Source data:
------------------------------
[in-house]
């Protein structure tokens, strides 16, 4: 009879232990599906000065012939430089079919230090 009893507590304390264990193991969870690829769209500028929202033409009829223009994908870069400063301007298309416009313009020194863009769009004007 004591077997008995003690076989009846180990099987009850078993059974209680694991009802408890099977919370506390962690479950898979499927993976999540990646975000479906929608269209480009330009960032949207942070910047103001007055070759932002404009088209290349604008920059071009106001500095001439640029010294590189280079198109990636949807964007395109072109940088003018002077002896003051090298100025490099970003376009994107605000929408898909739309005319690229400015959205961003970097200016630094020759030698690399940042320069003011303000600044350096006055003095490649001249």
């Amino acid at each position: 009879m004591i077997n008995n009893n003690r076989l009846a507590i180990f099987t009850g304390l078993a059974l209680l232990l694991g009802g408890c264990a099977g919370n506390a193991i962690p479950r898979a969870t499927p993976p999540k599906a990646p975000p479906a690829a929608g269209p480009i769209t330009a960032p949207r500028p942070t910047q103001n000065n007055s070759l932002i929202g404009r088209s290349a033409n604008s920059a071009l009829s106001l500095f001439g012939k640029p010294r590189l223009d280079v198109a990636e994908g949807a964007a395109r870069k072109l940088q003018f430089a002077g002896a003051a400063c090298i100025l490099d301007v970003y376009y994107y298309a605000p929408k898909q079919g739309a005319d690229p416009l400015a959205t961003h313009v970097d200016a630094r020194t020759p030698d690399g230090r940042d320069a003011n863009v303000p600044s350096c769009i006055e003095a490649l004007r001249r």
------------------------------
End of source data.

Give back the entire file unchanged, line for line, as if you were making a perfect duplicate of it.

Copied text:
[in-house]
């Protein structure tokens, strides 16, 4: 009879232990599906000065012939430089079919230090 009893507590304390264990193991969870690829769209500028929202033409009829223009994908870069400063301007298309416009313009020194863009769009004007 004591077997008995003690076989009846180990099987009850078993059974209680694991009802408890099977919370506390962690479950898979499927993976999540990646975000479906929608269209480009330009960032949207942070910047103001007055070759932002404009088209290349604008920059071009106001500095001439640029010294590189280079198109990636949807964007395109072109940088003018002077002896003051090298100025490099970003376009994107605000929408898909739309005319690229400015959205961003970097200016630094020759030698690399940042320069003011303000600044350096006055003095490649001249």
């Amino acid at each position: 009879m004591i077997n008995n009893n003690r076989l009846a507590i180990f099987t009850g304390l078993a059974l209680l232990l694991g009802g408890c264990a099977g919370n506390a193991i962690p479950r898979a969870t499927p993976p999540k599906a990646p975000p479906a690829a929608g269209p480009i769209t330009a960032p949207r500028p942070t910047q103001n000065n007055s070759l932002i929202g404009r088209s290349a033409n604008s920059a071009l009829s106001l500095f001439g012939k640029p010294r590189l223009d280079v198109a990636e994908g949807a964007a395109r870069k072109l940088q003018f430089a002077g002896a003051a400063c090298i100025l490099d301007v970003y376009y994107y298309a605000p929408k898909q079919g739309a005319d690229p416009l400015a959205t961003h313009v970097d200016a630094r020194t020759p030698d690399g230090r940042d320069a003011n863009v303000p600044s350096c769009i006055e003095a490649l004007r001249r």